The form of the "crush" or "crate" is conveniently a generally rectangular tubular metal frame. Desirably the "crush" can be set to suit each animal as it presents itself to ensure a good "fit" and easy constraint, without discomfort, holding the animal in an optimum position. The "crush" is of the "straight through" type, for simplicity and speed, with an entrance gate to admit an animal, and an exit gate at the animal's head end, the exit gate conveniently being fitted with a manger for controlled feed supply. Widthways constraint is applied evenly from each side to hold the animal centrally in the crate.
Sensing devices to respond to identity devices on the animals can be arranged near the entrance to the animal restraining arrangement to provide signals by which a responsive control arrangement can regulate the admission of animals, as is known in the art.
The construction and operation of the cluster C and teat cups TC will now be described in more detail with reference to the various Figures. As outlined earlier cluster driver CD supports and drives the assembly of four similar positioners P1 to P4 and teat cups TC1 to TC4. Units P1 to P4 are essentially modular with some appropriate variation, as are the teat cups.
A typical positioner P is shown in FIGS. 2a and 2b and a typical teat cup TC in FIG. 3.
Positioner P is essentially a pneumatically operated clamp of two grooved, opposed hemispheres HS1, HS2 housed in a block one face of which is a pneumatic actuator PA supplied with compressed air over connector CN (FIG. 2a). Diaphragm D of actuator PA is arranged to operate, through a follower, hemisphere HS2, to clamp on a shaft TS of teat cup TC against hemisphere HS1 butted against an opposite face of the block (FIG. 2a). When the clamping action is released the shaft of the teat cup is free to move and, when positioned as in FIG. 1, fall under gravity to a repeatable rest or zero position determined by cam CM and follower FW. Once at the zero position the shaft of the teat cup can be clamped for controlled movement to a reference point RP as explained above.
Teat cup TC has a shaft TS connecting the actual cup to follower FW. The shaft is hollow and includes at the end carrying follower FW a piston arrangement PF with an elongate follower FL extending axially the length of the shaft to a ball and socket arrangement by which the actual teat cup is held. When pneumatic pressure is applied via the end connection to the piston PF the follower Fl is moved to clamp the ball B in its socket in the orientation of the teat cup at the time.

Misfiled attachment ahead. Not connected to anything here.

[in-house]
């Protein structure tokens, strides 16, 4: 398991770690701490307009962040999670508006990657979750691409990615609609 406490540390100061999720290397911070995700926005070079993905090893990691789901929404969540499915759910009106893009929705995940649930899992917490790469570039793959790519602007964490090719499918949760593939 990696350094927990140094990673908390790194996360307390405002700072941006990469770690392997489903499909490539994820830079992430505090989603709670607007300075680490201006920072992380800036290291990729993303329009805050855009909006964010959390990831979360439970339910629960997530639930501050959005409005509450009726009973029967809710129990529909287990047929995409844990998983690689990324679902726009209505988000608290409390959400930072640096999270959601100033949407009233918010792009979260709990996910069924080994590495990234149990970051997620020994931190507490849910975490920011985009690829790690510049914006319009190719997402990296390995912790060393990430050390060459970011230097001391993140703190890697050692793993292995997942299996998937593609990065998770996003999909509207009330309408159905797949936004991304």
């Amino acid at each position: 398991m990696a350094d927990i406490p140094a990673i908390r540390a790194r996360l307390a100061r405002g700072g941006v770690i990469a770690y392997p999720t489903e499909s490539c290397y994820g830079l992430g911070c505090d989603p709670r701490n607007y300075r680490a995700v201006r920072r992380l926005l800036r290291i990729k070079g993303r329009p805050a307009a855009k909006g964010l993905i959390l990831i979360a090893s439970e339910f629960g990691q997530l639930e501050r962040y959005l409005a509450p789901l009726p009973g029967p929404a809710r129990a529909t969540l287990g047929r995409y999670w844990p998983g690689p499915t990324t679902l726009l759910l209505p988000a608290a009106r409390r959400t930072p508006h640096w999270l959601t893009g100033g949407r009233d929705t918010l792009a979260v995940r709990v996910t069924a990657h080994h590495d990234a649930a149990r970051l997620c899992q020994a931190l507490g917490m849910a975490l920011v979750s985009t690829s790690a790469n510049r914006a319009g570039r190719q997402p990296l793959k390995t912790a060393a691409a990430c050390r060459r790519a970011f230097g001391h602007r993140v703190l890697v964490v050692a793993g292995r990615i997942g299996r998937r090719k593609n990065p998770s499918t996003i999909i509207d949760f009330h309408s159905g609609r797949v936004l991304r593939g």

The automatic milking art already including proposals for animal husbandry regimes of on-demand milking related to feed supply with recording of udder form and other parameters to monitor the milk production and well-being of the animals with a more uniform labour requirement than the present twice-a-day peaks, permitting more attention to animal care. Techniques for identifying an animal presenting itself for milking and determining whether or not milking is appropriate are already known and are based on control devices such as a specially-programmed small computer.
The techniques described above to milk an animal will now be summarised. When an animal presents itself and milking is appropriate the setting of the cup or cups of the cluster is readily carried out by the techniques according to the invention without the need for drives in the cluster area, which is exposed to greatest risk of damage. The actual position of the animal is not fully defined by the "crush" or other holding arrangement and suitable ranging and position-determining devices are used, for example ultrasonic sensors, to determine the position of the animal so that the set cluster can be moved to the actual position of the udder by the manipulator. Conveniently a control device of a suitably programmed small computer CC can receive information, refer to stored instructions and cause appropriate movement of the manipulator.
One convenient arrangement to follow the movement of the animal in the "crate" or "crush" is a pair of light-weight jaws JS which are supported above the animal to bear lightly on each side of the hind-quarters. The support is such that the jaws ride on and follow the movement of the animal and by sensing the position of the jaws, for example with linear potentiometers produced by Penny & Giles, the manipulator can be controlled while the teat cups approach the teats even if the animal is moving in the crate. Each jaw gives a respective signal and the output is conveniently a difference signal derived from these signals. A similar arrangement JL across the rear-end of the animal gives "lengthways" position information. The information is applied to the control device CC to operate the pneumatic elements of the manipulator. Air drive is used to give a "soft" action on the animal.
As explained above the cluster need not have four cups. Any lesser number, conveniently two, can be used. By approaching the udder from the front of the animal there is less equipment in a position where the animal can kick or contaminate it. The manipulator can be driven to enable the cluster to follow the movement of the udder on the cow but a degree of freedom is also possible because of the pneumatic device used. At the end of milking the cluster is removed in the normal way. Washing and disinfection of the udder and cluster can be carried out in any appropriate manner and time.